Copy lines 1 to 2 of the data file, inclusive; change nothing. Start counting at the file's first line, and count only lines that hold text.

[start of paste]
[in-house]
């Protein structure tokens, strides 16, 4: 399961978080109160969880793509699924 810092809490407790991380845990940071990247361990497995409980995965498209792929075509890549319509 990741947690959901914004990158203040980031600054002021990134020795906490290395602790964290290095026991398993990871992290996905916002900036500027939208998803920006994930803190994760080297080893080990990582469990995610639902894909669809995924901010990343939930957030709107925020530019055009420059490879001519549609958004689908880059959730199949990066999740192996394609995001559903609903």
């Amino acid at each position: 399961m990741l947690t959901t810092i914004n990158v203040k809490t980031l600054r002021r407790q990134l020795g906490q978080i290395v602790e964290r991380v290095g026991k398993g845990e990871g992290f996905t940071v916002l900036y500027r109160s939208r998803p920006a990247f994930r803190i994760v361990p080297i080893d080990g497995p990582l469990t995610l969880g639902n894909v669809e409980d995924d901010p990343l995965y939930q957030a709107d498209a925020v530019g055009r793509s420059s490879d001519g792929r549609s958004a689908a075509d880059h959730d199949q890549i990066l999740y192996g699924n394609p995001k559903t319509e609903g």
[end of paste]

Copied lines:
[in-house]
């Protein structure tokens, strides 16, 4: 399961978080109160969880793509699924 810092809490407790991380845990940071990247361990497995409980995965498209792929075509890549319509 990741947690959901914004990158203040980031600054002021990134020795906490290395602790964290290095026991398993990871992290996905916002900036500027939208998803920006994930803190994760080297080893080990990582469990995610639902894909669809995924901010990343939930957030709107925020530019055009420059490879001519549609958004689908880059959730199949990066999740192996394609995001559903609903």